Food is one of the basic necessities of life. We all need to eat to survive, but sometimes when food is really expensive that can be hard to do. Food banks and local community dinners across the country are in place to help feed people in need. But, soon, even more Canadians will feel the strain at the grocery store.
Sobeys, one of the nation's biggest grocery stores, is warning Canadians that price increases on food are right around the corner and a few things are to blame.
According to Empire Co., the company that owns Sobeys, while they have been putting off price increases for a while, inflation is inevitable. The company says that there are two main factors driving up the prices right now, the first is the US tariffs.
Donald Trump introduced tariffs on some Canadian goods earlier this year following the G7 summit. In July, Prime Minister Justin Trudeau fired back with tariffs of his own on a number of American goods, including food items like yogurt, coffee, maple syrup, and fruits and vegetables.
While Canada as a whole has faired pretty well, bringing in $300 million from the tariffs, Sobeys is now warning that they are going to have to increase some prices because of the inflated cost to get items to the Canadian stores, though they haven't said by how much.
They aren't the only ones raising prices either. Loblaws and Metro have both predicted that price hikes are coming soon. But, the tariffs aren't the only thing driving up your grocery bill. Another major factor is increased minimum wage.
Without a doubt, Ontario's minimum wage increase to $14/hour this past January has been one of the most debated and largest wage hikes in the country. But, despite all the chatter in Ontario, every single province and territory in Canada raised their minimum wage in the last year.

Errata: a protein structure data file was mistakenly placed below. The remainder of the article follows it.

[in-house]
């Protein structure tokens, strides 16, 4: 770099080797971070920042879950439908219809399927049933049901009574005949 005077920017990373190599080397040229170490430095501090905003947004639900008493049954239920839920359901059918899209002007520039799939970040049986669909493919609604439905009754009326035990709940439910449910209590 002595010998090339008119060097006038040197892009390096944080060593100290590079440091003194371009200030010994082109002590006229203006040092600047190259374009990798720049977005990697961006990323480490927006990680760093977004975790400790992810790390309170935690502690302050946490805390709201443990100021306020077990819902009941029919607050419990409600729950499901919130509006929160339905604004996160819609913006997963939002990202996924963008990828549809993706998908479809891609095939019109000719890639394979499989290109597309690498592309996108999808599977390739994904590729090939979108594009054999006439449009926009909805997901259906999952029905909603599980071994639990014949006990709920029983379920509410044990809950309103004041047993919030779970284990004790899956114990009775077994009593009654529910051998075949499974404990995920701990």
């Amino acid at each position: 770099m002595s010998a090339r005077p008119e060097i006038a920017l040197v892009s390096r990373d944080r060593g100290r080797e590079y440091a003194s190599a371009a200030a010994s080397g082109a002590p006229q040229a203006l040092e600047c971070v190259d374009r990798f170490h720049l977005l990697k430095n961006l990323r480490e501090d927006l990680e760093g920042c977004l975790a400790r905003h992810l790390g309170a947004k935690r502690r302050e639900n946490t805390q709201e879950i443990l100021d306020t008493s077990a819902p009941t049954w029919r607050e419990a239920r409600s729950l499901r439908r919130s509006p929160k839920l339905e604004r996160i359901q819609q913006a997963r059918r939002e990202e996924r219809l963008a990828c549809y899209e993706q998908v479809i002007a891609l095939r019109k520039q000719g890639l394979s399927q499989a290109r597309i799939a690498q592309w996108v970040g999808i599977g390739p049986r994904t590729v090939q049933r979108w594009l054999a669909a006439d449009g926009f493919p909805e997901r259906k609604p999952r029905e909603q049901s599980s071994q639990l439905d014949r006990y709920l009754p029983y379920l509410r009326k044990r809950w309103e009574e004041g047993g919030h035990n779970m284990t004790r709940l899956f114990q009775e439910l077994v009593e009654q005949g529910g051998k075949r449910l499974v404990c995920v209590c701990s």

Increases all over the country mean companies have to pay their employees everywhere even more than they used to and there are more increases to come. Saskatchewan and Manitoba will both be raising their minimum wage slightly, but in Alberta and BC there are going to be huge increases.
On October 1, the minimum wage in Alberta will rise to $15/hour, making it the highest in Canada. BC is gradually increasing it's minimum wage over the next few years to have it at $15.20/hour by June 2021.
While these two factors are going to drive food prices even higher, even before Trump's tariffs were announced, an increase in food prices was expected across the country.
Every December, Dalhousie and Guelph Universities release a food price forecast for the upcoming year. They predicted that in 2018 the prices of food would overall rise by 1-3%. The report broke it down even further, estimating which products would have the biggest increase and even which provinces would be hit the hardest.
According to their research, they predicted that restaurant prices and fruits and vegetables would have the biggest increases, with prices rising anywhere from 4-6%. Some categories that are expected have lower increases are dairy, seafood, and meat.
As for which provinces are going to experience the worst price increases, all the Atlantic provinces and BC were forecasted to have above average increases, meaning more than 1-3%. Ontario and Alberta were slated to have increases lower than the Canadian average.
This report didn't take into account the tariffs between Canada and the US since no one expected them. But, it does look at other factors that drive up food prices like the climate, supply and processing costs, and general inflation. It also looks at other unique factors like growing trends in the food industry and online retailers like Amazon getting into the food market.
Keeping in mind that this report projected food price increases regardless of Trump's tariffs, that now means that, with the increases that Canadian grocery stores are also predicting, your grocery bill is about to get a lot higher.